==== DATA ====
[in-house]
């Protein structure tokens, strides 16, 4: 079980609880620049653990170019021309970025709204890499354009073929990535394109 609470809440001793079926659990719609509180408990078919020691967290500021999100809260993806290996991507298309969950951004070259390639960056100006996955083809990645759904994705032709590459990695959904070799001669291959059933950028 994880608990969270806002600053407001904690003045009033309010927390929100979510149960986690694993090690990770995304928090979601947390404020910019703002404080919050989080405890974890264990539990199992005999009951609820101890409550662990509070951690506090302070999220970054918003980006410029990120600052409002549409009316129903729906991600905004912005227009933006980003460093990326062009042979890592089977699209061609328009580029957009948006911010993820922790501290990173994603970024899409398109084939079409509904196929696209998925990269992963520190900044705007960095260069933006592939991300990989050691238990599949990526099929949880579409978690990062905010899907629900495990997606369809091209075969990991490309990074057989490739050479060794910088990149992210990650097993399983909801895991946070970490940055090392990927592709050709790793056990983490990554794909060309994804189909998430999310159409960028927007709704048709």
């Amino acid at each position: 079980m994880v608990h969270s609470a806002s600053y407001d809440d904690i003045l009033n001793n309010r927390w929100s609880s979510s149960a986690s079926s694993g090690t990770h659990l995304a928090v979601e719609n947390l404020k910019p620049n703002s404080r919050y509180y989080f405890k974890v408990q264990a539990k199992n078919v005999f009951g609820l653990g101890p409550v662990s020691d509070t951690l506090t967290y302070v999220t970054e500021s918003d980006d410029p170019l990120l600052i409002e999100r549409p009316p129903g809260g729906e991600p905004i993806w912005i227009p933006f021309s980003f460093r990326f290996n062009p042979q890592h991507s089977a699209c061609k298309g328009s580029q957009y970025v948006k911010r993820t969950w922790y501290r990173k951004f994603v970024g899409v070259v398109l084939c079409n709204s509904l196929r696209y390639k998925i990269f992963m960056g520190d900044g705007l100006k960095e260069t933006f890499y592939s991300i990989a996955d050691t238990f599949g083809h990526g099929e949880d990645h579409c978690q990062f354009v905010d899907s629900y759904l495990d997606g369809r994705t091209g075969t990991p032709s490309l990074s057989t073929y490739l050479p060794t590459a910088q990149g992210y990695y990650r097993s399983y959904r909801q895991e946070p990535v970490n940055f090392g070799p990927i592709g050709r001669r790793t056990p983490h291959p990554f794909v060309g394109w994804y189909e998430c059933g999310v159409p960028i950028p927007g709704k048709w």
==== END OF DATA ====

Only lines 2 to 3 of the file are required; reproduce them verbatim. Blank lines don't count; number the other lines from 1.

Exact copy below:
């Protein structure tokens, strides 16, 4: 079980609880620049653990170019021309970025709204890499354009073929990535394109 609470809440001793079926659990719609509180408990078919020691967290500021999100809260993806290996991507298309969950951004070259390639960056100006996955083809990645759904994705032709590459990695959904070799001669291959059933950028 994880608990969270806002600053407001904690003045009033309010927390929100979510149960986690694993090690990770995304928090979601947390404020910019703002404080919050989080405890974890264990539990199992005999009951609820101890409550662990509070951690506090302070999220970054918003980006410029990120600052409002549409009316129903729906991600905004912005227009933006980003460093990326062009042979890592089977699209061609328009580029957009948006911010993820922790501290990173994603970024899409398109084939079409509904196929696209998925990269992963520190900044705007960095260069933006592939991300990989050691238990599949990526099929949880579409978690990062905010899907629900495990997606369809091209075969990991490309990074057989490739050479060794910088990149992210990650097993399983909801895991946070970490940055090392990927592709050709790793056990983490990554794909060309994804189909998430999310159409960028927007709704048709």
């Amino acid at each position: 079980m994880v608990h969270s609470a806002s600053y407001d809440d904690i003045l009033n001793n309010r927390w929100s609880s979510s149960a986690s079926s694993g090690t990770h659990l995304a928090v979601e719609n947390l404020k910019p620049n703002s404080r919050y509180y989080f405890k974890v408990q264990a539990k199992n078919v005999f009951g609820l653990g101890p409550v662990s020691d509070t951690l506090t967290y302070v999220t970054e500021s918003d980006d410029p170019l990120l600052i409002e999100r549409p009316p129903g809260g729906e991600p905004i993806w912005i227009p933006f021309s980003f460093r990326f290996n062009p042979q890592h991507s089977a699209c061609k298309g328009s580029q957009y970025v948006k911010r993820t969950w922790y501290r990173k951004f994603v970024g899409v070259v398109l084939c079409n709204s509904l196929r696209y390639k998925i990269f992963m960056g520190d900044g705007l100006k960095e260069t933006f890499y592939s991300i990989a996955d050691t238990f599949g083809h990526g099929e949880d990645h579409c978690q990062f354009v905010d899907s629900y759904l495990d997606g369809r994705t091209g075969t990991p032709s490309l990074s057989t073929y490739l050479p060794t590459a910088q990149g992210y990695y990650r097993s399983y959904r909801q895991e946070p990535v970490n940055f090392g070799p990927i592709g050709r001669r790793t056990p983490h291959p990554f794909v060309g394109w994804y189909e998430c059933g999310v159409p960028i950028p927007g709704k048709w």